W3C home > Mailing lists > Public > www-style@w3.org > August 2014

Re: [css-color] Preemptive rebuttal to requests to merge the JS color classes

From: Kornel <pornel@pornel.net>
Date: Sun, 10 Aug 2014 00:04:27 +0000
Cc: www-style list <www-style@w3.org>
Message-Id: <50AB36FB-F0E4-44FF-A3C4-1E4C1295F05D@pornel.net> (sfid-20140810_000433_618655_3EDDCEF7)
To: Lea Verou <lea@verou.me>
> On 9 Aug 2014, at 18:23, Lea Verou <lea@verou.me> wrote:
> 
> However, imagine the color variable used somewhere else, many lines farther from the instance creation, especially if the color variable has a name that doesn’t include the word “color” in it. If I saw a random accent.b or accent.r I’d have no idea what on Earth it’s supposed to represent.

I think in practice you'd never see that. In languages without operator overloading you're most likely to see all color manipulation formulas repeated 3-4 times, something like:

new.r = (old.r + accent.r)/2;
new.g = (old.g + accent.g)/2;
new.b = (old.b + accent.b)/2;

And then it forms nice r,g,b (or r,g,g: http://www.viva64.com/en/b/0260/ ;)

This becomes super annoying when you have long names that don't align that well (in Sublime Text with multiple cursors I can edit 4-line r/g/b/a formulas as easily as if it was one line, but with red/green/blue/alpha I need to restrict myself to use more fiddly block copy&paste and word jumps).

Of course it'd be less of an issue if JS was going to get some vector manipulation primitives or at least the color class itself had some way to blend colors and manipulate all components at the same time (which I suggest doing, as browsers could optimize that with SIMD).

>> Also, conversions mean that you'll often get situations where if you
>> set an integer and then read it right back you'll get a non-integer,
>> due to precision loss during the conversion.  For example, most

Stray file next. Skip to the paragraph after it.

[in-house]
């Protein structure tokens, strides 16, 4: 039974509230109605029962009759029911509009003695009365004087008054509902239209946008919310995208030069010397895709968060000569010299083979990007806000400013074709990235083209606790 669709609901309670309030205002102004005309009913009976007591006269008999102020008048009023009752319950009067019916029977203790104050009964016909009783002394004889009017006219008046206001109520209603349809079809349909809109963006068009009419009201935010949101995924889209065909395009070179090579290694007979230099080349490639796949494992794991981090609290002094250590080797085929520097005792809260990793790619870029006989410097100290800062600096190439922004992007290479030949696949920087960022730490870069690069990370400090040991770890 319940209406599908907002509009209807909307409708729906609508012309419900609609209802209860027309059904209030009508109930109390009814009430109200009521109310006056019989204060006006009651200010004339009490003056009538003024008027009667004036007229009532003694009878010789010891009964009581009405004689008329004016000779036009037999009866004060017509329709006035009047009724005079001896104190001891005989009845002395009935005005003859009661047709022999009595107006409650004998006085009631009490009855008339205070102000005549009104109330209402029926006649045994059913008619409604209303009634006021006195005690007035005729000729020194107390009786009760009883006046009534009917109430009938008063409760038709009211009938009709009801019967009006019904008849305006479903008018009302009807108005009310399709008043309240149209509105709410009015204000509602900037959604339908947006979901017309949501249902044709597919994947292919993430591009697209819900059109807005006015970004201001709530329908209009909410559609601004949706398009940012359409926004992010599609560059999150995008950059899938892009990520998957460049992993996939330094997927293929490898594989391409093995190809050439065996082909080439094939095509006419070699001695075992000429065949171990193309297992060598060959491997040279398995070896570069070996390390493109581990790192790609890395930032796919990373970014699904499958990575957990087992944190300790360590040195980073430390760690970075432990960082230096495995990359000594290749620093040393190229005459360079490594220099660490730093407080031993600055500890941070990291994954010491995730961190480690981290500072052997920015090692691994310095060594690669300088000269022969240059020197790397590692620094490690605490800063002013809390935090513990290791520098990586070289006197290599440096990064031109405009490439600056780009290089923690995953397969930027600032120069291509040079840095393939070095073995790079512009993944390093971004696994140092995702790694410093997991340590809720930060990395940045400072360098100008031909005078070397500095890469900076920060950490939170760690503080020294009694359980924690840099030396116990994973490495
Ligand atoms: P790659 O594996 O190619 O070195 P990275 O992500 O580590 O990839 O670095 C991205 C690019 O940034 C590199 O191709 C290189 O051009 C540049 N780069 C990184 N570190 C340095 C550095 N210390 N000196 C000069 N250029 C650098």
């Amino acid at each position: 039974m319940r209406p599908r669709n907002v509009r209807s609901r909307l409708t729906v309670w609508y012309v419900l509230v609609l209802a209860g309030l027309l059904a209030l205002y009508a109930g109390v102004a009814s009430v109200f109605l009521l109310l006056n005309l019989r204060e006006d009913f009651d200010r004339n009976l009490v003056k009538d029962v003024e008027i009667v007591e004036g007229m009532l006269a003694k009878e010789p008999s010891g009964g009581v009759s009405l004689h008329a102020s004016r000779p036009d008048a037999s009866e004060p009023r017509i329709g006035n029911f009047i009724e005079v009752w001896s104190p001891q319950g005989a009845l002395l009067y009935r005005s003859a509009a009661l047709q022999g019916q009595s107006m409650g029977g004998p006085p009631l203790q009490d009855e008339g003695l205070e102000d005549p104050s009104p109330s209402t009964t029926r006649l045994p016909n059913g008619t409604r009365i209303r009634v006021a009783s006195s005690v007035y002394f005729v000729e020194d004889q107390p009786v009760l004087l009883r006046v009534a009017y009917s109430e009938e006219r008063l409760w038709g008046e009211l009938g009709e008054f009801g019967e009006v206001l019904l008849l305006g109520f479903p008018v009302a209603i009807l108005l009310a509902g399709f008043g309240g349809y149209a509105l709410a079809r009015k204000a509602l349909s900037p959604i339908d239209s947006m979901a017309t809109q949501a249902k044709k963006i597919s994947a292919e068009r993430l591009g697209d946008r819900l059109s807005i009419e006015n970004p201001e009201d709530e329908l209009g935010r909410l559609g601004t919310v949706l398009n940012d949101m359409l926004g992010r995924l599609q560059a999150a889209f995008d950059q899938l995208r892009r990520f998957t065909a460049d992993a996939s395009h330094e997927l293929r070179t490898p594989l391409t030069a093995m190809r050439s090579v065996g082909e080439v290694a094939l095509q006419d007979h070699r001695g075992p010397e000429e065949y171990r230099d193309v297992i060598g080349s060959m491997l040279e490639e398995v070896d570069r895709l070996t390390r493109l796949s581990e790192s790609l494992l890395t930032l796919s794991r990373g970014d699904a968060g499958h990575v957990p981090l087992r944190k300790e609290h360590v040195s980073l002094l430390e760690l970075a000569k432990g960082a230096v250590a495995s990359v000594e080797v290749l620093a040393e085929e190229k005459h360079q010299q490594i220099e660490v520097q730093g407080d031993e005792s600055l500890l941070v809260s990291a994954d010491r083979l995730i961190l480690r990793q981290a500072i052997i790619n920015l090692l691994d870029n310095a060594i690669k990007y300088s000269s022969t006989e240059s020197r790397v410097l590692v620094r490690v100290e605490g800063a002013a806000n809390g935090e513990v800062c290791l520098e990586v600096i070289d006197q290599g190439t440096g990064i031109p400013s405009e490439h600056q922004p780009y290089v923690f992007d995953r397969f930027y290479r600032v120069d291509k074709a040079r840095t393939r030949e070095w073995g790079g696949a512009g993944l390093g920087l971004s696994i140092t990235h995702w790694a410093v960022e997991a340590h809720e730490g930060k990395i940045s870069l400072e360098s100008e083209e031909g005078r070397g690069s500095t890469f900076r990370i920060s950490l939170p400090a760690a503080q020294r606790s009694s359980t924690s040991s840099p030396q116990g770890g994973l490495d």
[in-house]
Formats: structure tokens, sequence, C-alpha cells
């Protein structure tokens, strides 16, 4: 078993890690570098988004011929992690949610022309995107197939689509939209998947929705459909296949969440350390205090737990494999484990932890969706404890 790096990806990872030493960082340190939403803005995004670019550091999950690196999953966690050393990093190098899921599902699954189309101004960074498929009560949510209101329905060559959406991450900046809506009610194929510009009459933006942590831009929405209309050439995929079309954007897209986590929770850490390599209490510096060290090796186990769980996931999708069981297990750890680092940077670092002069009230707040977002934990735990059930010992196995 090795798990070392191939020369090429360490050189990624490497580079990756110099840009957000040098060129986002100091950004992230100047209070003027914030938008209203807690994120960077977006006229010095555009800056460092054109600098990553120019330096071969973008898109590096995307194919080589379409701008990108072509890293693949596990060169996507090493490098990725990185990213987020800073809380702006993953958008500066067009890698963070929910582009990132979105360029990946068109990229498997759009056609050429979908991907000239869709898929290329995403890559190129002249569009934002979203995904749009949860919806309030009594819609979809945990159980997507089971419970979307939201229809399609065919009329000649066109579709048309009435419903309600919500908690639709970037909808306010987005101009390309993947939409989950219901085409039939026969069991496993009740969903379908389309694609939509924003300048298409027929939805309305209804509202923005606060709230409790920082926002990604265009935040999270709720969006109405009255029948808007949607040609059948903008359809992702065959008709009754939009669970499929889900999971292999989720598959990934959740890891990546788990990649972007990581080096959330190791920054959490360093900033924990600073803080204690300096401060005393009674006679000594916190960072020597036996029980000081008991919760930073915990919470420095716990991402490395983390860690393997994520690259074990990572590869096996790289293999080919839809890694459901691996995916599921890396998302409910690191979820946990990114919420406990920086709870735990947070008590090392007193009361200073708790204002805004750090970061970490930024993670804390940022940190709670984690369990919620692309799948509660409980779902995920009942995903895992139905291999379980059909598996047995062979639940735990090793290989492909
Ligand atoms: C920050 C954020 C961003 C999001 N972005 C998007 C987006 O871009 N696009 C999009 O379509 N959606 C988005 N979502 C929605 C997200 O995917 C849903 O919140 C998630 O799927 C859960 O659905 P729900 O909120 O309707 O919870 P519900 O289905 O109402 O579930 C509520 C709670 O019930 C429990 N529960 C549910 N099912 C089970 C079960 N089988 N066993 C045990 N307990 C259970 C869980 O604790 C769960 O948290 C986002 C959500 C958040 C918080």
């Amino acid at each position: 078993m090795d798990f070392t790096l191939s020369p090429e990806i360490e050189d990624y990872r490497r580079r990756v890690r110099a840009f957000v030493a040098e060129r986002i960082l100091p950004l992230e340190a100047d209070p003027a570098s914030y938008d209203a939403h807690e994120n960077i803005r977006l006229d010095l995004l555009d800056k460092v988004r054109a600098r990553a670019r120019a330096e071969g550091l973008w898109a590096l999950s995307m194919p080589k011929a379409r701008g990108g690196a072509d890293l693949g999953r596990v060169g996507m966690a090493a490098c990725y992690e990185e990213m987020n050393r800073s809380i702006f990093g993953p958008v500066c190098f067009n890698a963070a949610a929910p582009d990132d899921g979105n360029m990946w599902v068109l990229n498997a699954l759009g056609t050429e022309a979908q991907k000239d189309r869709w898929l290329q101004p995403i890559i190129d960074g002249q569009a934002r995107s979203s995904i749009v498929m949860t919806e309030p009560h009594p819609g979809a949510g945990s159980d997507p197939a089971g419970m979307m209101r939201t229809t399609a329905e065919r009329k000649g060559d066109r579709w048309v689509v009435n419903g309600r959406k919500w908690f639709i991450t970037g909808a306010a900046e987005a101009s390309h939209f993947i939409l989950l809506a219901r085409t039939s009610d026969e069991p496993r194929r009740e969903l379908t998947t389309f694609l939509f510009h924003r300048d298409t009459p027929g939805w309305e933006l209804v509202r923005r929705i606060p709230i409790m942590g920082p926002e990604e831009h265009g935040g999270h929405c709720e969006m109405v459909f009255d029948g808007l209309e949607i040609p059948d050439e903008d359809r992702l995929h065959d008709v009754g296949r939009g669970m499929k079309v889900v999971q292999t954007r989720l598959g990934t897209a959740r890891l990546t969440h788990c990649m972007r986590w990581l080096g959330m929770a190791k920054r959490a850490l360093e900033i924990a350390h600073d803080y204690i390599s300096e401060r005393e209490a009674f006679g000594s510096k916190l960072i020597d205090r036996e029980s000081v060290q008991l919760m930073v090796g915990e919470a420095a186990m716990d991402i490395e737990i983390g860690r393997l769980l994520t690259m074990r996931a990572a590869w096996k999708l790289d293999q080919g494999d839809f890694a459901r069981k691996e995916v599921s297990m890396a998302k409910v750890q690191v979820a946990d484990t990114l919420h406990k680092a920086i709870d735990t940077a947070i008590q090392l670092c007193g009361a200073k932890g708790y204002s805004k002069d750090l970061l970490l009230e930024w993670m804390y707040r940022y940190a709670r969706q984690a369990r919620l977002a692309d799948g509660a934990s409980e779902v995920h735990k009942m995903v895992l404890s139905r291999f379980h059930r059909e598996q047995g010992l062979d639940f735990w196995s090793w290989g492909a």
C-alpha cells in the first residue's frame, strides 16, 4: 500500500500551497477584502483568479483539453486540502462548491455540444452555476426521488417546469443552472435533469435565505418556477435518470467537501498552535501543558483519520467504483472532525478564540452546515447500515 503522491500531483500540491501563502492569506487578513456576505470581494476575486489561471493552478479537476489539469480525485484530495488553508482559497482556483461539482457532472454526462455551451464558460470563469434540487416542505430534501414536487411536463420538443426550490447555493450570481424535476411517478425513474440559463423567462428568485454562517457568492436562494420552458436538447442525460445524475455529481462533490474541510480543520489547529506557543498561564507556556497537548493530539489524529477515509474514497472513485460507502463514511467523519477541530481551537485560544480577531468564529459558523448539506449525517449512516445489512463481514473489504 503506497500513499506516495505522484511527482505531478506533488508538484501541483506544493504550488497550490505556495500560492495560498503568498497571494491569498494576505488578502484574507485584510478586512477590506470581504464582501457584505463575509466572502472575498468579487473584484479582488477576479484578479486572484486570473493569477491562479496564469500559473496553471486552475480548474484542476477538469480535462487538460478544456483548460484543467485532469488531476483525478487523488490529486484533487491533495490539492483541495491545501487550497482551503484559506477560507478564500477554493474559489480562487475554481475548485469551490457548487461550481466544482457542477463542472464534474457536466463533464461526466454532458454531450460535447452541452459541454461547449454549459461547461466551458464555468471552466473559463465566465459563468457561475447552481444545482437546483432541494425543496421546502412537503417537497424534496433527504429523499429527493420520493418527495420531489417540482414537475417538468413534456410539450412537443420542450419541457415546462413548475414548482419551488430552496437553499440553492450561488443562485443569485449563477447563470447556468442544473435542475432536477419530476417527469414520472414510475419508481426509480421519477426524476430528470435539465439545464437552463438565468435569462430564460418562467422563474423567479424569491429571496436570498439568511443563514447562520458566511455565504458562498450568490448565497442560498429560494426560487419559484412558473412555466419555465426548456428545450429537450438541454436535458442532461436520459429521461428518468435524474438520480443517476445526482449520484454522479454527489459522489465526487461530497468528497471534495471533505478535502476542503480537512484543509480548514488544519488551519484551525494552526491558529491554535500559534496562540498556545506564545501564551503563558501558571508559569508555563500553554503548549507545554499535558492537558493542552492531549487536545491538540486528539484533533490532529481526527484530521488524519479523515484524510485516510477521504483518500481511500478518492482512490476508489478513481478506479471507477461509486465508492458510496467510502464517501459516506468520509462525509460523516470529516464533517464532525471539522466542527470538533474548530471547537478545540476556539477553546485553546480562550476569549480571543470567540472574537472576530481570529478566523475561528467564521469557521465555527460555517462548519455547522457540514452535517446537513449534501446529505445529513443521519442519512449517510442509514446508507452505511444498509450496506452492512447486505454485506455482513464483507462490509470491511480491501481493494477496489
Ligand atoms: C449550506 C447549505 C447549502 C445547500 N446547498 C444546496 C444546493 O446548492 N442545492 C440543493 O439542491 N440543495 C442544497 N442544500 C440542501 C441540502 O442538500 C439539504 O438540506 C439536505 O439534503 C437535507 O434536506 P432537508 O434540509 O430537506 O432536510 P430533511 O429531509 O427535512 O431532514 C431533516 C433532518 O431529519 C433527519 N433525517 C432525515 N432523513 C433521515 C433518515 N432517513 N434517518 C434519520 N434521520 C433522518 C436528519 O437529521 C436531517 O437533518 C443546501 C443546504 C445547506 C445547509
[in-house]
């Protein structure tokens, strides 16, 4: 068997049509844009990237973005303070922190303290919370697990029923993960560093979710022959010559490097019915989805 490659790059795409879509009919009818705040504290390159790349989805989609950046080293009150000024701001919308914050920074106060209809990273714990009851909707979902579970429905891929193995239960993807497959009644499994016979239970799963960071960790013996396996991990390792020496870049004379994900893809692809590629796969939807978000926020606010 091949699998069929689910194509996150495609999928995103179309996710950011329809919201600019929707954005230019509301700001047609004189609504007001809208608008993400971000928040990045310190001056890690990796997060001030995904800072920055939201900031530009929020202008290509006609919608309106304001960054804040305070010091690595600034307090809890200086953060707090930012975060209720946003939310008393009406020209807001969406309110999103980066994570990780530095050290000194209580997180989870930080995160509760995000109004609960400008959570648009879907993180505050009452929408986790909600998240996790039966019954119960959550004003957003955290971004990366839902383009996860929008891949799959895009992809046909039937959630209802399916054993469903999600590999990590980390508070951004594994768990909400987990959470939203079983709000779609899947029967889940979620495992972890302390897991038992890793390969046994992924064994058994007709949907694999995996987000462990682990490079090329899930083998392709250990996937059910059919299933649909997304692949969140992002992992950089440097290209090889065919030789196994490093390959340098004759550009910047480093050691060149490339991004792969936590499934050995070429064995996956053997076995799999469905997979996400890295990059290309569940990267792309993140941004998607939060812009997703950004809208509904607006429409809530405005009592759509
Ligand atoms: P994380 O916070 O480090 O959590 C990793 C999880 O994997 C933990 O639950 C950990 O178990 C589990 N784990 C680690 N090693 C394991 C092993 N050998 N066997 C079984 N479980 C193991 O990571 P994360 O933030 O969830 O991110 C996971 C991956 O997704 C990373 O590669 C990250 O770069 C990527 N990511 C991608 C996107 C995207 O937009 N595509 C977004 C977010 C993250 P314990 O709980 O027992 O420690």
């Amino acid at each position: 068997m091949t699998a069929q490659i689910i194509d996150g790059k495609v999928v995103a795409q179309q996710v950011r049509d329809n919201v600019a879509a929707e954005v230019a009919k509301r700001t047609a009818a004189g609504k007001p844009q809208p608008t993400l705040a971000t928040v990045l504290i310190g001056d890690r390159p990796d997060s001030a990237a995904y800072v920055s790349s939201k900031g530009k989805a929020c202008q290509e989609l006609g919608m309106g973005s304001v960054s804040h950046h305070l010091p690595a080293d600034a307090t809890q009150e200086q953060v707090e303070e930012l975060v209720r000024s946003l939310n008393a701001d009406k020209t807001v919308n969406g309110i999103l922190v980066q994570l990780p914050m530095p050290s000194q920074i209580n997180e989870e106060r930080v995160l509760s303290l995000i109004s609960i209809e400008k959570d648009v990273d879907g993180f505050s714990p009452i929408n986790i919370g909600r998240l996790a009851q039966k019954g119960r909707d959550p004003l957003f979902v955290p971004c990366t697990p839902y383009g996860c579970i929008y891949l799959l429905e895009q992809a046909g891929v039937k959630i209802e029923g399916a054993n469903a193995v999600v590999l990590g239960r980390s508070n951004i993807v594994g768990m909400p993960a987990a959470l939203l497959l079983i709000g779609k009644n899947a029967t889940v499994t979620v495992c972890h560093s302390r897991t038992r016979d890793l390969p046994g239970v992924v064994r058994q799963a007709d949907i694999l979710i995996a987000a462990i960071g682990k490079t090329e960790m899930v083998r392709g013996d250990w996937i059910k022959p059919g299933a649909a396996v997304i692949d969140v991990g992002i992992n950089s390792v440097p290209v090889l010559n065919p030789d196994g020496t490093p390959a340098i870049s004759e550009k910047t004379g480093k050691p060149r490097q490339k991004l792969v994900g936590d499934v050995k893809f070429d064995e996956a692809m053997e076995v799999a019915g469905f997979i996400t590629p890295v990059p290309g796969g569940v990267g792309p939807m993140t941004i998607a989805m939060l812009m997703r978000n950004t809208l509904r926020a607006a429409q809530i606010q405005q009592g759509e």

>> integer hue angles in HSL aren't preserved when converting to/from
>> RGB.  This isn't a huge deal, as the precision loss is far too small
>> to be noticed, or even represented internally, but it does make for a
>> clumsier interaction with the API.
> If the browser implements some sort of caching like you mentioned above, that won’t be an issue.
> Even if not, we’re talking about a language where adding 0.1 + 0.2 gives you 0.30000000000000004. I’m pretty sure anyone working with JS is used to that sort of thing.

It's not only a problem of float numeric precision. With HSL<>RGB it's just completely impossible to preserve values in some cases:

color.h = x;
color.l = 0;
color.l = 1;
color.h == ?

If the color was stored internally as hsl, then h wouldn't change. If it were RGB internally, then h would be reset to 0, even though you only modified l (because setting l=0 gives rgb 0,0,0 and that resets everything).

>> Finally, you'd have to decide which class to extend, which again means
>> you have to understand colorspaces well enough to make an informed
>> decision.
> So one wants to *extend* the Color class with a new color format, write all the calculations for it, but still has no idea what color spaces are? That person must have the weirdest case of selective knowledge ever!

That's not weird. Color is *hard*. Whenever I think I finally get it, there turns out to be something even more complicated about it :)

And nobody writes their own calculations, they just copy&paste someone else's ;) I'm guilty myself of creating "L*a*b" colors without caring what D65 is, and using unlabelled "RGB" as the source.

> In any case, if we decide to have separate classes, I’d at least argue merging the RGB-based classes. Having both RGBColor and HexColor is ridiculous, and the conversion argument is moot there, as they’re all RGB values. Imagine having different Number classes in JS for different number bases, that’s how weird this is.

Agreed on this one. Hex isn't a colorspace, just a syntax sugar. RGBColor.toString(16) ;)

-- 
regards, Kornel
Received on Tuesday, 12 August 2014 14:46:37 UTC

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